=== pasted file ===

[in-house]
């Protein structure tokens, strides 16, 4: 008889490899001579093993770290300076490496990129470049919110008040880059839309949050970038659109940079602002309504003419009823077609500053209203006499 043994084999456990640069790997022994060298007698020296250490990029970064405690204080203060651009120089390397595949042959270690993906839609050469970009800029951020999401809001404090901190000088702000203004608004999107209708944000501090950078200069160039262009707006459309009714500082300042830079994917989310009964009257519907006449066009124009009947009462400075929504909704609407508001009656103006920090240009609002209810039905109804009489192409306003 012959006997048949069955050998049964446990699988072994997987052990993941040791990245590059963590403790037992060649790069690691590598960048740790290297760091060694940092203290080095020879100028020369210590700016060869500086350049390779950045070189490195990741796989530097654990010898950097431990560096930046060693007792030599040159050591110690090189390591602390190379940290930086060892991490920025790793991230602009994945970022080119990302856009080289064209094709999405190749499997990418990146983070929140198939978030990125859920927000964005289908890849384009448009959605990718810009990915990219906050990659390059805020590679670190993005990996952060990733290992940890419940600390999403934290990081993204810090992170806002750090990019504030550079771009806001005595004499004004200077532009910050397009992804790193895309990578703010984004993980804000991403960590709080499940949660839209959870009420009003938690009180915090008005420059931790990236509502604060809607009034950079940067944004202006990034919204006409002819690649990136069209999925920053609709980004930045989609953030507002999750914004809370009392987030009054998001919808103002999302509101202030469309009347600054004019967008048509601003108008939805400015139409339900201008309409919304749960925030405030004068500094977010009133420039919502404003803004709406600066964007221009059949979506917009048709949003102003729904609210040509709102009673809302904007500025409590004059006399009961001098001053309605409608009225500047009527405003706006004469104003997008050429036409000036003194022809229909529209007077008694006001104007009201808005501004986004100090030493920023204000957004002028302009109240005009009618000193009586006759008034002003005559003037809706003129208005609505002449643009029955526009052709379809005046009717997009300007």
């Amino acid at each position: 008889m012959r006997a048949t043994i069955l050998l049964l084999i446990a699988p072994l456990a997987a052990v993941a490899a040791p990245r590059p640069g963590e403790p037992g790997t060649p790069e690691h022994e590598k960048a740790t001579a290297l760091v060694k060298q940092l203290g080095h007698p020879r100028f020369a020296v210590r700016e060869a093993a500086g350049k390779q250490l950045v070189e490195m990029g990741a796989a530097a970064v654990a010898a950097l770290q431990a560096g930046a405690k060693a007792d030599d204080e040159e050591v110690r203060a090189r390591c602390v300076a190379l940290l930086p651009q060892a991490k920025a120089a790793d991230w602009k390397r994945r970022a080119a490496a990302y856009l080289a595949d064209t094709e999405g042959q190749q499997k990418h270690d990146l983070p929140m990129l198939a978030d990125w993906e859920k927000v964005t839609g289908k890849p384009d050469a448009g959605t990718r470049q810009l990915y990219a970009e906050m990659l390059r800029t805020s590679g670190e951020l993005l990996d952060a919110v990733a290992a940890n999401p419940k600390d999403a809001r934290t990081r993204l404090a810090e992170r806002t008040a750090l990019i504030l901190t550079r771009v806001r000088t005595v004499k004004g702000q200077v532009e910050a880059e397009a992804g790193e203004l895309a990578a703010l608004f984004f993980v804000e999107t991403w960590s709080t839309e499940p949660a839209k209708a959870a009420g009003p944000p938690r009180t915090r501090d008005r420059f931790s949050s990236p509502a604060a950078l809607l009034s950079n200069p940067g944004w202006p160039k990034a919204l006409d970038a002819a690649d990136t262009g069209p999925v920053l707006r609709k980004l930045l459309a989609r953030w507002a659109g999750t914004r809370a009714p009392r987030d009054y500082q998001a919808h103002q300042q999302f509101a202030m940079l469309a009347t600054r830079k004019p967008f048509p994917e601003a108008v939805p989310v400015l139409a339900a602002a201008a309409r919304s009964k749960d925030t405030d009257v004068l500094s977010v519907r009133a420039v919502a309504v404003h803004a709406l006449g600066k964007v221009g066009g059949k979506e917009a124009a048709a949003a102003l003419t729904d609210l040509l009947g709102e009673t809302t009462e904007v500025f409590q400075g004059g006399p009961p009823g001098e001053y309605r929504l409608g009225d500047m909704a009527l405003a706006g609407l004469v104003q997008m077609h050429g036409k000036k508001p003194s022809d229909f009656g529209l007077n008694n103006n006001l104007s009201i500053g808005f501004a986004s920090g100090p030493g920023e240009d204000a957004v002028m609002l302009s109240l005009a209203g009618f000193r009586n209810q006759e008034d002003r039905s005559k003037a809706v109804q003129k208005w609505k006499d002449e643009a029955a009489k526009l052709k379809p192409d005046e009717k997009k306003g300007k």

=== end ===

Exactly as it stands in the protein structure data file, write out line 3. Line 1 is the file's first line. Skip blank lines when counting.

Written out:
């Amino acid at each position: 008889m012959r006997a048949t043994i069955l050998l049964l084999i446990a699988p072994l456990a997987a052990v993941a490899a040791p990245r590059p640069g963590e403790p037992g790997t060649p790069e690691h022994e590598k960048a740790t001579a290297l760091v060694k060298q940092l203290g080095h007698p020879r100028f020369a020296v210590r700016e060869a093993a500086g350049k390779q250490l950045v070189e490195m990029g990741a796989a530097a970064v654990a010898a950097l770290q431990a560096g930046a405690k060693a007792d030599d204080e040159e050591v110690r203060a090189r390591c602390v300076a190379l940290l930086p651009q060892a991490k920025a120089a790793d991230w602009k390397r994945r970022a080119a490496a990302y856009l080289a595949d064209t094709e999405g042959q190749q499997k990418h270690d990146l983070p929140m990129l198939a978030d990125w993906e859920k927000v964005t839609g289908k890849p384009d050469a448009g959605t990718r470049q810009l990915y990219a970009e906050m990659l390059r800029t805020s590679g670190e951020l993005l990996d952060a919110v990733a290992a940890n999401p419940k600390d999403a809001r934290t990081r993204l404090a810090e992170r806002t008040a750090l990019i504030l901190t550079r771009v806001r000088t005595v004499k004004g702000q200077v532009e910050a880059e397009a992804g790193e203004l895309a990578a703010l608004f984004f993980v804000e999107t991403w960590s709080t839309e499940p949660a839209k209708a959870a009420g009003p944000p938690r009180t915090r501090d008005r420059f931790s949050s990236p509502a604060a950078l809607l009034s950079n200069p940067g944004w202006p160039k990034a919204l006409d970038a002819a690649d990136t262009g069209p999925v920053l707006r609709k980004l930045l459309a989609r953030w507002a659109g999750t914004r809370a009714p009392r987030d009054y500082q998001a919808h103002q300042q999302f509101a202030m940079l469309a009347t600054r830079k004019p967008f048509p994917e601003a108008v939805p989310v400015l139409a339900a602002a201008a309409r919304s009964k749960d925030t405030d009257v004068l500094s977010v519907r009133a420039v919502a309504v404003h803004a709406l006449g600066k964007v221009g066009g059949k979506e917009a124009a048709a949003a102003l003419t729904d609210l040509l009947g709102e009673t809302t009462e904007v500025f409590q400075g004059g006399p009961p009823g001098e001053y309605r929504l409608g009225d500047m909704a009527l405003a706006g609407l004469v104003q997008m077609h050429g036409k000036k508001p003194s022809d229909f009656g529209l007077n008694n103006n006001l104007s009201i500053g808005f501004a986004s920090g100090p030493g920023e240009d204000a957004v002028m609002l302009s109240l005009a209203g009618f000193r009586n209810q006759e008034d002003r039905s005559k003037a809706v109804q003129k208005w609505k006499d002449e643009a029955a009489k526009l052709k379809p192409d005046e009717k997009k306003g300007k």